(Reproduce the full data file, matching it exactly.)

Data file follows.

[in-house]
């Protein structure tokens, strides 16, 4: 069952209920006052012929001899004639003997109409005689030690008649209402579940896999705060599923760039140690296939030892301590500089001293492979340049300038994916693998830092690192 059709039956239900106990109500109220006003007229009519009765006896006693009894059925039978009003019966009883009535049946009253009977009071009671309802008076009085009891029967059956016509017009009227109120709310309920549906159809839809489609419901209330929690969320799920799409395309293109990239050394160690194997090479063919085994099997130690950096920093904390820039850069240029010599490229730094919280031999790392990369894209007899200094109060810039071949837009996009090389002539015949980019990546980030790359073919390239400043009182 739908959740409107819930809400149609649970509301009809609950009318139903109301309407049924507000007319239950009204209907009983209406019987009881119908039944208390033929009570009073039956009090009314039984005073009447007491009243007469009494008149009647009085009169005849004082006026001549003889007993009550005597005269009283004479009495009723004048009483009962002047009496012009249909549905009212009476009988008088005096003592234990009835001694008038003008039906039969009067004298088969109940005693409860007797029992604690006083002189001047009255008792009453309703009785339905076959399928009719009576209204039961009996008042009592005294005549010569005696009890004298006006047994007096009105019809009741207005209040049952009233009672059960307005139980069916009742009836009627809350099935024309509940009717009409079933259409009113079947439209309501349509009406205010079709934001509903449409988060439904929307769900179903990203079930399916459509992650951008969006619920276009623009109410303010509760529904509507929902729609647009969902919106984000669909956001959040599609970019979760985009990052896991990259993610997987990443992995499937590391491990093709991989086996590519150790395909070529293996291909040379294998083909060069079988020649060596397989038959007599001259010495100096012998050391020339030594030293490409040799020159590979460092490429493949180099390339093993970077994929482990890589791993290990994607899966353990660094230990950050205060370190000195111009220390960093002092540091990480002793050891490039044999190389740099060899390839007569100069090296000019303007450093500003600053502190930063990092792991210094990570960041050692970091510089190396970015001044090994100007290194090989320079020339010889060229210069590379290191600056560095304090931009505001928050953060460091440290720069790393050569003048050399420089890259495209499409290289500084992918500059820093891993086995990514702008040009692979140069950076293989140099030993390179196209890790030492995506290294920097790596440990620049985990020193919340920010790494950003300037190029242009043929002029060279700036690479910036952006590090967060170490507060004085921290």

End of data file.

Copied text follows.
[in-house]
């Protein structure tokens, strides 16, 4: 069952209920006052012929001899004639003997109409005689030690008649209402579940896999705060599923760039140690296939030892301590500089001293492979340049300038994916693998830092690192 059709039956239900106990109500109220006003007229009519009765006896006693009894059925039978009003019966009883009535049946009253009977009071009671309802008076009085009891029967059956016509017009009227109120709310309920549906159809839809489609419901209330929690969320799920799409395309293109990239050394160690194997090479063919085994099997130690950096920093904390820039850069240029010599490229730094919280031999790392990369894209007899200094109060810039071949837009996009090389002539015949980019990546980030790359073919390239400043009182 739908959740409107819930809400149609649970509301009809609950009318139903109301309407049924507000007319239950009204209907009983209406019987009881119908039944208390033929009570009073039956009090009314039984005073009447007491009243007469009494008149009647009085009169005849004082006026001549003889007993009550005597005269009283004479009495009723004048009483009962002047009496012009249909549905009212009476009988008088005096003592234990009835001694008038003008039906039969009067004298088969109940005693409860007797029992604690006083002189001047009255008792009453309703009785339905076959399928009719009576209204039961009996008042009592005294005549010569005696009890004298006006047994007096009105019809009741207005209040049952009233009672059960307005139980069916009742009836009627809350099935024309509940009717009409079933259409009113079947439209309501349509009406205010079709934001509903449409988060439904929307769900179903990203079930399916459509992650951008969006619920276009623009109410303010509760529904509507929902729609647009969902919106984000669909956001959040599609970019979760985009990052896991990259993610997987990443992995499937590391491990093709991989086996590519150790395909070529293996291909040379294998083909060069079988020649060596397989038959007599001259010495100096012998050391020339030594030293490409040799020159590979460092490429493949180099390339093993970077994929482990890589791993290990994607899966353990660094230990950050205060370190000195111009220390960093002092540091990480002793050891490039044999190389740099060899390839007569100069090296000019303007450093500003600053502190930063990092792991210094990570960041050692970091510089190396970015001044090994100007290194090989320079020339010889060229210069590379290191600056560095304090931009505001928050953060460091440290720069790393050569003048050399420089890259495209499409290289500084992918500059820093891993086995990514702008040009692979140069950076293989140099030993390179196209890790030492995506290294920097790596440990620049985990020193919340920010790494950003300037190029242009043929002029060279700036690479910036952006590090967060170490507060004085921290």